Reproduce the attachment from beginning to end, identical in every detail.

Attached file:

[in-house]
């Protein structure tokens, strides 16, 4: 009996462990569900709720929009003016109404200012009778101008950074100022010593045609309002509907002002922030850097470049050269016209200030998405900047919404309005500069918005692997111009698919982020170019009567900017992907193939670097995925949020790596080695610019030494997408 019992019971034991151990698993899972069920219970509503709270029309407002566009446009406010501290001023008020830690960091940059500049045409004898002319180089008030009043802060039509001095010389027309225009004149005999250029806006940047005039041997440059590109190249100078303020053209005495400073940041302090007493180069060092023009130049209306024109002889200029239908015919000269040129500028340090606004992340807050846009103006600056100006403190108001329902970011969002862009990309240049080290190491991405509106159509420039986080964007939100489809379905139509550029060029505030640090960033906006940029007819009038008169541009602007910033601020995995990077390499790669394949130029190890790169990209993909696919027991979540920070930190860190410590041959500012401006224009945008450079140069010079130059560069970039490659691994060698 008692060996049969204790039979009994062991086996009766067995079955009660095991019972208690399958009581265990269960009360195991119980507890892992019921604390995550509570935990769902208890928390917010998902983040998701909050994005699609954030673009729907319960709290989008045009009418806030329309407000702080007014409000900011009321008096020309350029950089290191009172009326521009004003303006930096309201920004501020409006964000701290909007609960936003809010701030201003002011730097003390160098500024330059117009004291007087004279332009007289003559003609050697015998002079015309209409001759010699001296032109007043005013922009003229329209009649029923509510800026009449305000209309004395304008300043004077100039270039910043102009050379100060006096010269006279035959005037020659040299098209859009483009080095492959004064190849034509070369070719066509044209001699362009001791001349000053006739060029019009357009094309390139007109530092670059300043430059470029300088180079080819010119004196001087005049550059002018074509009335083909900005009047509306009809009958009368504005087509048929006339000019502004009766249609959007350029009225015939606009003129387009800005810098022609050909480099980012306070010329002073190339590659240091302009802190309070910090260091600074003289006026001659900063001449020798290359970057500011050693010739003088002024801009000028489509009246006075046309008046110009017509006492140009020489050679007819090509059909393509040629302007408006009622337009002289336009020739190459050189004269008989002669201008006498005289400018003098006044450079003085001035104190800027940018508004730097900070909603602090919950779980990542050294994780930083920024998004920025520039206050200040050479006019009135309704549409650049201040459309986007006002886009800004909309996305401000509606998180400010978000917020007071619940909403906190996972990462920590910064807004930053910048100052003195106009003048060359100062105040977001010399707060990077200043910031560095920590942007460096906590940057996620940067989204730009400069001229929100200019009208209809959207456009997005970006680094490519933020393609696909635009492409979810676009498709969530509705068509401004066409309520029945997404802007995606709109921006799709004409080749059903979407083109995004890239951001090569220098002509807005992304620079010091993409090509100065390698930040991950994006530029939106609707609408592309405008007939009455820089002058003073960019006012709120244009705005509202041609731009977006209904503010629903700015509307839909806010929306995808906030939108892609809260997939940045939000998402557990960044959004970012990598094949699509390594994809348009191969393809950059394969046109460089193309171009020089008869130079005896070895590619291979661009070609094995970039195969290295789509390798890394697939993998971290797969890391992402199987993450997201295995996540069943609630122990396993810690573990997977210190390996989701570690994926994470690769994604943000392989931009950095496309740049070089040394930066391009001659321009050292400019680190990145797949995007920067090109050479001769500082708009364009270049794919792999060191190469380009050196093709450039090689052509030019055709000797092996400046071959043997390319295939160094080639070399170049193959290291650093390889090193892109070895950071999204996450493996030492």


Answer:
[in-house]
């Protein structure tokens, strides 16, 4: 009996462990569900709720929009003016109404200012009778101008950074100022010593045609309002509907002002922030850097470049050269016209200030998405900047919404309005500069918005692997111009698919982020170019009567900017992907193939670097995925949020790596080695610019030494997408 019992019971034991151990698993899972069920219970509503709270029309407002566009446009406010501290001023008020830690960091940059500049045409004898002319180089008030009043802060039509001095010389027309225009004149005999250029806006940047005039041997440059590109190249100078303020053209005495400073940041302090007493180069060092023009130049209306024109002889200029239908015919000269040129500028340090606004992340807050846009103006600056100006403190108001329902970011969002862009990309240049080290190491991405509106159509420039986080964007939100489809379905139509550029060029505030640090960033906006940029007819009038008169541009602007910033601020995995990077390499790669394949130029190890790169990209993909696919027991979540920070930190860190410590041959500012401006224009945008450079140069010079130059560069970039490659691994060698 008692060996049969204790039979009994062991086996009766067995079955009660095991019972208690399958009581265990269960009360195991119980507890892992019921604390995550509570935990769902208890928390917010998902983040998701909050994005699609954030673009729907319960709290989008045009009418806030329309407000702080007014409000900011009321008096020309350029950089290191009172009326521009004003303006930096309201920004501020409006964000701290909007609960936003809010701030201003002011730097003390160098500024330059117009004291007087004279332009007289003559003609050697015998002079015309209409001759010699001296032109007043005013922009003229329209009649029923509510800026009449305000209309004395304008300043004077100039270039910043102009050379100060006096010269006279035959005037020659040299098209859009483009080095492959004064190849034509070369070719066509044209001699362009001791001349000053006739060029019009357009094309390139007109530092670059300043430059470029300088180079080819010119004196001087005049550059002018074509009335083909900005009047509306009809009958009368504005087509048929006339000019502004009766249609959007350029009225015939606009003129387009800005810098022609050909480099980012306070010329002073190339590659240091302009802190309070910090260091600074003289006026001659900063001449020798290359970057500011050693010739003088002024801009000028489509009246006075046309008046110009017509006492140009020489050679007819090509059909393509040629302007408006009622337009002289336009020739190459050189004269008989002669201008006498005289400018003098006044450079003085001035104190800027940018508004730097900070909603602090919950779980990542050294994780930083920024998004920025520039206050200040050479006019009135309704549409650049201040459309986007006002886009800004909309996305401000509606998180400010978000917020007071619940909403906190996972990462920590910064807004930053910048100052003195106009003048060359100062105040977001010399707060990077200043910031560095920590942007460096906590940057996620940067989204730009400069001229929100200019009208209809959207456009997005970006680094490519933020393609696909635009492409979810676009498709969530509705068509401004066409309520029945997404802007995606709109921006799709004409080749059903979407083109995004890239951001090569220098002509807005992304620079010091993409090509100065390698930040991950994006530029939106609707609408592309405008007939009455820089002058003073960019006012709120244009705005509202041609731009977006209904503010629903700015509307839909806010929306995808906030939108892609809260997939940045939000998402557990960044959004970012990598094949699509390594994809348009191969393809950059394969046109460089193309171009020089008869130079005896070895590619291979661009070609094995970039195969290295789509390798890394697939993998971290797969890391992402199987993450997201295995996540069943609630122990396993810690573990997977210190390996989701570690994926994470690769994604943000392989931009950095496309740049070089040394930066391009001659321009050292400019680190990145797949995007920067090109050479001769500082708009364009270049794919792999060191190469380009050196093709450039090689052509030019055709000797092996400046071959043997390319295939160094080639070399170049193959290291650093390889090193892109070895950071999204996450493996030492």